In addition to giving me the confidence to attempt mathematics at a later stage this forced me to locate the reason for my poor results somewhere other than an innate lack of talent. And there was only one thing to blame, really. I was lazy. From then on I had the belief that I was probably okay at maths as long as I applied myself.  Still I held this belief for almost two years before I did anything about it.

A semester before I started studying mathematics again I took a course in introductory logic under the philosophy department. It was a difficult course but I assumed that I would do well because I “knew” I was good at philosophy. As it turned out, I did excel, but at the same time I realised that what I was doing was essentially mathematics. And I loved it. The surprise of finding hidden contradictions and unexpected but irrefutable conclusions from seemingly innocuous premises was intoxicating. I realised this by approaching the subject with confidence and positive belief. This is what finally prompted me to take up mathematics for the first time since high school.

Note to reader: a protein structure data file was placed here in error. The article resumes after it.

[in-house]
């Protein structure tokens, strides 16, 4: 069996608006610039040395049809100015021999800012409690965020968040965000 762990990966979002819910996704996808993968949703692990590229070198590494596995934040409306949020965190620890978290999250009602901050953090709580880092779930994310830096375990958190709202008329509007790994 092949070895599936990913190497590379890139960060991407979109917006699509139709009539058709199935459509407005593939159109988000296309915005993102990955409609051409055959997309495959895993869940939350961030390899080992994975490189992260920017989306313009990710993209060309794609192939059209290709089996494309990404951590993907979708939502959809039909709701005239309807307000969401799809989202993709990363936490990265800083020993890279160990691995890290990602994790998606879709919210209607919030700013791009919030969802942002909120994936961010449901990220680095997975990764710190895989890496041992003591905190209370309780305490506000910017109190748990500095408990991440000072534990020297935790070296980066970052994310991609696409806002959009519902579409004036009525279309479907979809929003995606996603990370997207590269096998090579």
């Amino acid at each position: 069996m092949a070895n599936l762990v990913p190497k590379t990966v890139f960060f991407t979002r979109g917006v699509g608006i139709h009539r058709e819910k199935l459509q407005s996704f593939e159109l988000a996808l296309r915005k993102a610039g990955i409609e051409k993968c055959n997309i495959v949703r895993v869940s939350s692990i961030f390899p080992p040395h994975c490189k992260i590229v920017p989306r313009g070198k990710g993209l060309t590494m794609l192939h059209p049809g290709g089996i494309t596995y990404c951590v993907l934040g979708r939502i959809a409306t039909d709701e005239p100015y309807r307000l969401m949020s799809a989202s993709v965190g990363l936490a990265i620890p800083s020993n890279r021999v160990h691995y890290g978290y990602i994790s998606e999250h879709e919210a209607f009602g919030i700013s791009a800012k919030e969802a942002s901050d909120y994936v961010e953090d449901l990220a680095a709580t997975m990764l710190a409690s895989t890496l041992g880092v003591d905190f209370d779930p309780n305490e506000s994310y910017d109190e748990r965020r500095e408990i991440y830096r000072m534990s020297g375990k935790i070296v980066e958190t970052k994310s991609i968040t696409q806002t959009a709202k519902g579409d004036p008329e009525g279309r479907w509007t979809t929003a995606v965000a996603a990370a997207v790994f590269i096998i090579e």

Now I don’t want to give the impression that it was smooth sailing from there on out, because it certainly wasn’t. I wasn’t able to pick a course out of nowhere, in a field that was for the most part foreign to me, and succeed just because I was “clever”. Truth be told the first course I took in Discrete mathematics (not discreet) was worth 3 out of 24 credit points for the semester and it probably took up about half of my time. I remember spending a disproportionately large number of hours on an assignment that was only worth 5% of my total mark for the course only to get 2/5 for it. That was definitely discouraging but I found consolation in the fact that I had lost one mark out of sheer carelessness (I had erroneously written in my last line of working that 2^8 equals 64) and I persevered to pass the course comfortably.